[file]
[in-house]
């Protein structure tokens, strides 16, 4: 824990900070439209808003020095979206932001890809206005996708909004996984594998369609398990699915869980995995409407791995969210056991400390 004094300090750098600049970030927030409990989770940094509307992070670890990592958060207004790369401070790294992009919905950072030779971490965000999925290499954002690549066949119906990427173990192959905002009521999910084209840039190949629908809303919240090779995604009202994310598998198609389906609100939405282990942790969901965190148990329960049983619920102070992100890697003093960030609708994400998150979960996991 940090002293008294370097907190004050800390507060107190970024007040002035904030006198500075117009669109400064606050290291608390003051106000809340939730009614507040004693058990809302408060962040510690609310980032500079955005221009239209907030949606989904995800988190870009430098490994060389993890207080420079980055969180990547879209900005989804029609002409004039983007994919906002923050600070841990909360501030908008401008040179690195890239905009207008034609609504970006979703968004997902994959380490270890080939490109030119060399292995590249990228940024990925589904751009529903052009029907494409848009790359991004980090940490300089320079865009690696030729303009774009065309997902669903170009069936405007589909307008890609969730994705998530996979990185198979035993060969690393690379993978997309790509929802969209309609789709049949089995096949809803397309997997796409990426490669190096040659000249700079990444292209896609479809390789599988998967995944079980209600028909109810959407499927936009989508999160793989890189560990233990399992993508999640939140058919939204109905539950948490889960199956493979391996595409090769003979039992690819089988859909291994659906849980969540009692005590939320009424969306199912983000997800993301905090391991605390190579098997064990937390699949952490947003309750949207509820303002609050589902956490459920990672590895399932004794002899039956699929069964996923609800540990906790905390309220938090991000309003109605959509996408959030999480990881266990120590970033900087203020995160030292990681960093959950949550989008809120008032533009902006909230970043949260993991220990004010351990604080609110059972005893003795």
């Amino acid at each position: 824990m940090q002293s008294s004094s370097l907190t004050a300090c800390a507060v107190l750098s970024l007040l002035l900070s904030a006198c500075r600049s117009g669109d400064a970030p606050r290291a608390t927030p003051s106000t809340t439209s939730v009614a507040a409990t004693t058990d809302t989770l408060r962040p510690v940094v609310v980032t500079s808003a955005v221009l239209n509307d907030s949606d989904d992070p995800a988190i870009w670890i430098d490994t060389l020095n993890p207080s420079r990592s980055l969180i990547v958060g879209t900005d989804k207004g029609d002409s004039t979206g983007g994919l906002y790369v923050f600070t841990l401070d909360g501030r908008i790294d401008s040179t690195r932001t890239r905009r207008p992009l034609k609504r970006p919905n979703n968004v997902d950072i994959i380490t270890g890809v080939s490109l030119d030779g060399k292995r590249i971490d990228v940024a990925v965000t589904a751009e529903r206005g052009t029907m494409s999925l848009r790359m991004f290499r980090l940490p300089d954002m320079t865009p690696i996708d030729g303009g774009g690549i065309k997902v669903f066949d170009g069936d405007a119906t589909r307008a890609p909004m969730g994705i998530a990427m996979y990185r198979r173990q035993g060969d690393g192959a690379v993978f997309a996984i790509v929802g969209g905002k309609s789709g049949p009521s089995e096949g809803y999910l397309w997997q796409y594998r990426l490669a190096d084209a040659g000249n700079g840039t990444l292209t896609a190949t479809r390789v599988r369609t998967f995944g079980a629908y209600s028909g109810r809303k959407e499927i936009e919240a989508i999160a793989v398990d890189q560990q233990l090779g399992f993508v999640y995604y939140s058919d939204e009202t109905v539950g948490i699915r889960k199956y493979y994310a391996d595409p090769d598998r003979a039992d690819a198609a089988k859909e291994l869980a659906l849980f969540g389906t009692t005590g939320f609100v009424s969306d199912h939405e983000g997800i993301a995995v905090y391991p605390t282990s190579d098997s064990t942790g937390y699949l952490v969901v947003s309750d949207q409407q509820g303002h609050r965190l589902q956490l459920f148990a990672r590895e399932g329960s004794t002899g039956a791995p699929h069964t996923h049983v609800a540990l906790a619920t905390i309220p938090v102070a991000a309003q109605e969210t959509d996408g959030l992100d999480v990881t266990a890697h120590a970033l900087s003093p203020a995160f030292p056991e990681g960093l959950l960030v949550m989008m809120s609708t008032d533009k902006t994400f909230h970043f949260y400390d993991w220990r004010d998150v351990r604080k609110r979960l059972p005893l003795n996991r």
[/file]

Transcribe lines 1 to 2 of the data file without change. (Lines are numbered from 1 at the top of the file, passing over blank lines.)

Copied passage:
[in-house]
């Protein structure tokens, strides 16, 4: 824990900070439209808003020095979206932001890809206005996708909004996984594998369609398990699915869980995995409407791995969210056991400390 004094300090750098600049970030927030409990989770940094509307992070670890990592958060207004790369401070790294992009919905950072030779971490965000999925290499954002690549066949119906990427173990192959905002009521999910084209840039190949629908809303919240090779995604009202994310598998198609389906609100939405282990942790969901965190148990329960049983619920102070992100890697003093960030609708994400998150979960996991 940090002293008294370097907190004050800390507060107190970024007040002035904030006198500075117009669109400064606050290291608390003051106000809340939730009614507040004693058990809302408060962040510690609310980032500079955005221009239209907030949606989904995800988190870009430098490994060389993890207080420079980055969180990547879209900005989804029609002409004039983007994919906002923050600070841990909360501030908008401008040179690195890239905009207008034609609504970006979703968004997902994959380490270890080939490109030119060399292995590249990228940024990925589904751009529903052009029907494409848009790359991004980090940490300089320079865009690696030729303009774009065309997902669903170009069936405007589909307008890609969730994705998530996979990185198979035993060969690393690379993978997309790509929802969209309609789709049949089995096949809803397309997997796409990426490669190096040659000249700079990444292209896609479809390789599988998967995944079980209600028909109810959407499927936009989508999160793989890189560990233990399992993508999640939140058919939204109905539950948490889960199956493979391996595409090769003979039992690819089988859909291994659906849980969540009692005590939320009424969306199912983000997800993301905090391991605390190579098997064990937390699949952490947003309750949207509820303002609050589902956490459920990672590895399932004794002899039956699929069964996923609800540990906790905390309220938090991000309003109605959509996408959030999480990881266990120590970033900087203020995160030292990681960093959950949550989008809120008032533009902006909230970043949260993991220990004010351990604080609110059972005893003795």